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IAG (ICAG) stock rises as Air Europa purchase is terminated

By Neil Dennis

13:47, 16 December 2021

Tailfins of planes operated by IAG
Termination fee of €35 to be paid - Photo: Shutterstock

International Airlines Group, the owner of British Airways and Iberian Airlines, announced the termination of its agreement to buy Air Europa for €500m ($567m) from Spain’s Globalia Group.

IAG said on Wednesday that it was in advanced talks to end the deal, and officially confirmed in a press release sent to that both parties had come to an understanding on Thursday to terminate the agreement.

Working together

Both companies will work together, said IAG chief executive Luis Gallego, to evaluate alternative structures that may be of interest to the two firms, while offering benefits for shareholders and customers.

IAG will pay a €35m termination fee, less than the €40m originally agreed, and any future purchase price, should a new agreement be reached, would be reduced by this amount.

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Short position overnight fee 0.0041%
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Spread 0.8

Initial agreement

The initial agreement was signed in November 2019 when the entire equity of Globalia was valued at €1bn, but this was amended in January this year as market conditions deteriorated.

Gallego said: “It is very disappointing that we have had to terminate the current agreement to acquire Air Europa but the decision makes sense due to the market conditions, the deep crisis resulting from Covid-19 and taking into account our desire to maintain a disciplined approach to capital allocation.”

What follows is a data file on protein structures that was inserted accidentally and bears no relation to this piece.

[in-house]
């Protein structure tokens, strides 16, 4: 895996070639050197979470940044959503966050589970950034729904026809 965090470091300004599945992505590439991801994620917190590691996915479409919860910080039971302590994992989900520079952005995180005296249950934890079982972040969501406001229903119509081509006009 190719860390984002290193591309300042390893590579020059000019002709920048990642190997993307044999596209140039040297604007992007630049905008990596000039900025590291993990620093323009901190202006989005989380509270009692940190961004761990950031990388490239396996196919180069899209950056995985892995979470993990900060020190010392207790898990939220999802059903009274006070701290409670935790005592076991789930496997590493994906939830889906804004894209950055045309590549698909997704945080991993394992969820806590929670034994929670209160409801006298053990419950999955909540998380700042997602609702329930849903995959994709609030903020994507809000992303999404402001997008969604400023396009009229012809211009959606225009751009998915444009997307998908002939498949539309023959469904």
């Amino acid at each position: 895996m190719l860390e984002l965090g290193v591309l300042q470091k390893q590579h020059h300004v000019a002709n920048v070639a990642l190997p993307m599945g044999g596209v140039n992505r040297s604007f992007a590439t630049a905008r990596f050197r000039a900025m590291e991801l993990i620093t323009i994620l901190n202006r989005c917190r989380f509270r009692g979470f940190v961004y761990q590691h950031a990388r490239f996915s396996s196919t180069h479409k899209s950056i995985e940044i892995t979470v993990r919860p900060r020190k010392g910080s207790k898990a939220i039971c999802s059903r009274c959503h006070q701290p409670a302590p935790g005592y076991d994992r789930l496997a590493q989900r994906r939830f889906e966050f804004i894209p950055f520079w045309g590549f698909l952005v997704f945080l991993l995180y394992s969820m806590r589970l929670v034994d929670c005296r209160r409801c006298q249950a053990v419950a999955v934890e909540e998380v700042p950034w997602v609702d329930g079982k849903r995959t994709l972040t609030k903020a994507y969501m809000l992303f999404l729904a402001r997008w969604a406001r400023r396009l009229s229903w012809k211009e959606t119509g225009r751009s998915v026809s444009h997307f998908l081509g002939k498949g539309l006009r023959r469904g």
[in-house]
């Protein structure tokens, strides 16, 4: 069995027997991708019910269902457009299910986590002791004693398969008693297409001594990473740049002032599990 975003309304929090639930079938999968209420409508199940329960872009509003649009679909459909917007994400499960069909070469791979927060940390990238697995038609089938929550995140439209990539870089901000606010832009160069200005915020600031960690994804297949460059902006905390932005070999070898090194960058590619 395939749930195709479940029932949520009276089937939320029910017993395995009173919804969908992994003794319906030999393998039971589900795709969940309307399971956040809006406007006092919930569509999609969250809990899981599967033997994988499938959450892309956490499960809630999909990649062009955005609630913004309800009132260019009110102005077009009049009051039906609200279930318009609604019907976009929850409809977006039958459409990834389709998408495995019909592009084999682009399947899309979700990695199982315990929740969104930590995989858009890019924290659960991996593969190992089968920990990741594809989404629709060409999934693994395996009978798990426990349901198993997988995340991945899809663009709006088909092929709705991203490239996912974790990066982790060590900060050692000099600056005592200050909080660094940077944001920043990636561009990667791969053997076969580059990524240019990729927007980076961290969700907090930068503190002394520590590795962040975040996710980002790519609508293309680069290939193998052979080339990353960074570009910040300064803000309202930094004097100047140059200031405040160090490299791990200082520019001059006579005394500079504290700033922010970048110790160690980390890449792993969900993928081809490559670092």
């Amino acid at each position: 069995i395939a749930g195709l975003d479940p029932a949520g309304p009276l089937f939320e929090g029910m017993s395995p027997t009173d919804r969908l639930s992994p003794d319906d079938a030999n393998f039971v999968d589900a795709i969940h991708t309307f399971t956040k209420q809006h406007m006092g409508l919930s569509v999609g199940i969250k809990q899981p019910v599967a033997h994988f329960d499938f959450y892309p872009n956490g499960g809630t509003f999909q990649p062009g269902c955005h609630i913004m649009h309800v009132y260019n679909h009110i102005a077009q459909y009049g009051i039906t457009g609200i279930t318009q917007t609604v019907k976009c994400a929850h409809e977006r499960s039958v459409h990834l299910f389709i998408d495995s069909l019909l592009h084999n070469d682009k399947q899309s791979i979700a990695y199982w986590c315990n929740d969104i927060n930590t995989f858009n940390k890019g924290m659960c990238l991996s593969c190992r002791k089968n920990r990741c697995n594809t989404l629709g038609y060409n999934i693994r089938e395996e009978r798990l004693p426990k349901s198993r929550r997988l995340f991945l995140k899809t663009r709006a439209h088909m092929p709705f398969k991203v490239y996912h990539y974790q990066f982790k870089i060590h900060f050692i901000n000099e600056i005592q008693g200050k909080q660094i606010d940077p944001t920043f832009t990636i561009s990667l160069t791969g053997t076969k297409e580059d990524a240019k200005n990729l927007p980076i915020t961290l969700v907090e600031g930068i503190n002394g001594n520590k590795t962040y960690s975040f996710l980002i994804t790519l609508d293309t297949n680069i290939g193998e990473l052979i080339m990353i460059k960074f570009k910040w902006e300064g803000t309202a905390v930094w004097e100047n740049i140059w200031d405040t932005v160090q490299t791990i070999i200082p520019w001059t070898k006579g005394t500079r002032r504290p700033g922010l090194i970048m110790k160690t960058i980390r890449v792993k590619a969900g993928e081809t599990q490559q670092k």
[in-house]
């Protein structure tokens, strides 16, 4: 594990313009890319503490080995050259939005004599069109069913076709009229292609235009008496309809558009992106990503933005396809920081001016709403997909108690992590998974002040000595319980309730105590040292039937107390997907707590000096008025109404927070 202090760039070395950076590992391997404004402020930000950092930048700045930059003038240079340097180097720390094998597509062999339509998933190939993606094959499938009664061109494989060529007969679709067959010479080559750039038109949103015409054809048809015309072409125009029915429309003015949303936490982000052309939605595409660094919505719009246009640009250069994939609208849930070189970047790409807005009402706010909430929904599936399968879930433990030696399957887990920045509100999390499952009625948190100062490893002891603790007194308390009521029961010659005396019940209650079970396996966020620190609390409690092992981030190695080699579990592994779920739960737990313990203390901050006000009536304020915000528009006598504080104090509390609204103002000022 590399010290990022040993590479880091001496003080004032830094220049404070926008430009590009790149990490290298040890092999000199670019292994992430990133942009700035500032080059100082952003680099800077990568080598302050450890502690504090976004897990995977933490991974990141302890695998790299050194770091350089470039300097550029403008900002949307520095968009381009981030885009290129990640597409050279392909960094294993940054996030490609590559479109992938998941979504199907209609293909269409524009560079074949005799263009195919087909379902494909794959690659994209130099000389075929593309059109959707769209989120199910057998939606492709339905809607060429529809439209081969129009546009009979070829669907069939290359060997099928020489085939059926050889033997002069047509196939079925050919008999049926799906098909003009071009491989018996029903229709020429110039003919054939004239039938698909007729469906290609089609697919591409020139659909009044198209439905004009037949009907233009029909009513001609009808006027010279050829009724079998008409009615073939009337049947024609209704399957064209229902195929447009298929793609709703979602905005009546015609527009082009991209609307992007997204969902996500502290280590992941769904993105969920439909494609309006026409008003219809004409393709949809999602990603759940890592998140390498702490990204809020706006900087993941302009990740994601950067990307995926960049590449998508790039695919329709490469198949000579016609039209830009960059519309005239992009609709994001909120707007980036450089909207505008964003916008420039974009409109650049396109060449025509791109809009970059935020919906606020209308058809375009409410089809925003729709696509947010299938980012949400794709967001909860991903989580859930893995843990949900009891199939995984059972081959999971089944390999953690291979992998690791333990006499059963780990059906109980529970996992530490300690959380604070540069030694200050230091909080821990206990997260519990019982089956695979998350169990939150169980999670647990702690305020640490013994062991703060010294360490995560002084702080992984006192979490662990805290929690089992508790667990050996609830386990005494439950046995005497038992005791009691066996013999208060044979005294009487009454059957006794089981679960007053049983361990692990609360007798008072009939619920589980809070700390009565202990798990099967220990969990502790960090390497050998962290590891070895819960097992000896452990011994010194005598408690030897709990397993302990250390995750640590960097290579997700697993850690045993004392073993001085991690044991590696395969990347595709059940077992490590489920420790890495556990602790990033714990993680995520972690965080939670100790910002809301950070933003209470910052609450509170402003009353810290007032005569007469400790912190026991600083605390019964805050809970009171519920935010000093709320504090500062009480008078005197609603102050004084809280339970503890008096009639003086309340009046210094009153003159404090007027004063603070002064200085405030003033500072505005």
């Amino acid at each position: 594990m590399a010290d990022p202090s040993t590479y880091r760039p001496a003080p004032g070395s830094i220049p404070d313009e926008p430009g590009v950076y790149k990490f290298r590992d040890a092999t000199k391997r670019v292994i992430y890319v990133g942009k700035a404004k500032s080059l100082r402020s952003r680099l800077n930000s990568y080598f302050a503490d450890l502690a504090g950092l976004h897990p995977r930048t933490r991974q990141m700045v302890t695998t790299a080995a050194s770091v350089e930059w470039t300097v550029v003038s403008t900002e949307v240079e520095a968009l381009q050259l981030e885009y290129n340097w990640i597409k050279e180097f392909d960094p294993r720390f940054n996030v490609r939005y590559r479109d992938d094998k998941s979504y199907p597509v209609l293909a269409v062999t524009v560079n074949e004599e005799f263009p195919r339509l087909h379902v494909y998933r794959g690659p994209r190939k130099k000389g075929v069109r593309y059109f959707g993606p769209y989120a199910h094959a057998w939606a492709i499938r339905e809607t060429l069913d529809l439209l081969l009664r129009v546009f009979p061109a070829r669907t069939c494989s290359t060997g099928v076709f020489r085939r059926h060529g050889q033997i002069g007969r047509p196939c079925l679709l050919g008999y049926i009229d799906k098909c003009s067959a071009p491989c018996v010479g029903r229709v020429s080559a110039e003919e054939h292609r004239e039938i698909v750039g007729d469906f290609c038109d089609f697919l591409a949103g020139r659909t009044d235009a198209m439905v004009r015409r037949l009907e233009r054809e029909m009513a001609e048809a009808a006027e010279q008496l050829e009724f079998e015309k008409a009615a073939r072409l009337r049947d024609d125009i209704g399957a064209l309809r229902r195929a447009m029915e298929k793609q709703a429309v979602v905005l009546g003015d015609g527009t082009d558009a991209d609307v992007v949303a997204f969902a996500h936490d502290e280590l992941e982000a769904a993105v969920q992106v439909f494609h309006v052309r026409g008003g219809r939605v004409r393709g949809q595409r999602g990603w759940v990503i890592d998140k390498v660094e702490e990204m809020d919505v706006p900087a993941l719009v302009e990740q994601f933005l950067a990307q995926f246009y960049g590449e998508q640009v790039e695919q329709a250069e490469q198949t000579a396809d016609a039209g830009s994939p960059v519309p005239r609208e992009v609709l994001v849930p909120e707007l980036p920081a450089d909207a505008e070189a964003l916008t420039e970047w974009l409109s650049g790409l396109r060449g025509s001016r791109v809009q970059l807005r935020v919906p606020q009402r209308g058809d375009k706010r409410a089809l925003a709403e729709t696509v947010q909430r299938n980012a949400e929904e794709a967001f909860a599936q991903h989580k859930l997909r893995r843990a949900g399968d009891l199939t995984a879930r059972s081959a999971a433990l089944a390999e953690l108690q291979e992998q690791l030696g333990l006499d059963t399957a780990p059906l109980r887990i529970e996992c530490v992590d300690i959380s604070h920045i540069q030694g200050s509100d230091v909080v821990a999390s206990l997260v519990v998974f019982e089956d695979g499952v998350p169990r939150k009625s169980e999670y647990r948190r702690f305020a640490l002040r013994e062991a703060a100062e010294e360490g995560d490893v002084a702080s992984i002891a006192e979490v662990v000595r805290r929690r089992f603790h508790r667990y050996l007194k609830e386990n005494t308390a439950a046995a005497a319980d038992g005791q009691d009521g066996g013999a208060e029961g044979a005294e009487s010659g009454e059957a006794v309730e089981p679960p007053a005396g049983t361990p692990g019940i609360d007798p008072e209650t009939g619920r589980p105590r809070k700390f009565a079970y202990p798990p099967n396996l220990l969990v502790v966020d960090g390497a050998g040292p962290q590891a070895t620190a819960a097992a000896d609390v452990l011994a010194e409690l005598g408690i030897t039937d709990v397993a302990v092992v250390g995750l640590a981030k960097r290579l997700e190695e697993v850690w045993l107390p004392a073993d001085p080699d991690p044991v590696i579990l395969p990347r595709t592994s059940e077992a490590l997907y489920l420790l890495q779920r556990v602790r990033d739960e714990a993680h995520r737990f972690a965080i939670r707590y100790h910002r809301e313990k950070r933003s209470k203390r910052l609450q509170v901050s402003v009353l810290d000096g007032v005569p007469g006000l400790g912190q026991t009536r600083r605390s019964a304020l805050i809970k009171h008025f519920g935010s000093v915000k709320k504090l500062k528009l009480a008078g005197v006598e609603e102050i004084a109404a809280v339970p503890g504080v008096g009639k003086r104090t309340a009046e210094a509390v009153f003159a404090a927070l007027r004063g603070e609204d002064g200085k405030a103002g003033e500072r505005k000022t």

Stock in IAG rose 2.9% to 129.4p ($1.72) in mid-afternoon trade on the London Stock Exchange.

Read more: IAG expected to terminate €500m Air Europa takeover

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The difference between trading assets and CFDs
The main difference between CFD trading and trading assets, such as commodities and stocks, is that you don’t own the underlying asset when you trade on a CFD.
You can still benefit if the market moves in your favour, or make a loss if it moves against you. However, with traditional trading you enter a contract to exchange the legal ownership of the individual shares or the commodities for money, and you own this until you sell it again.
CFDs are leveraged products, which means that you only need to deposit a percentage of the full value of the CFD trade in order to open a position. But with traditional trading, you buy the assets for the full amount. In the UK, there is no stamp duty on CFD trading, but there is when you buy stocks, for example.
CFDs attract overnight costs to hold the trades (unless you use 1-1 leverage), which makes them more suited to short-term trading opportunities. Stocks and commodities are more normally bought and held for longer. You might also pay a broker commission or fees when buying and selling assets direct and you’d need somewhere to store them safely.
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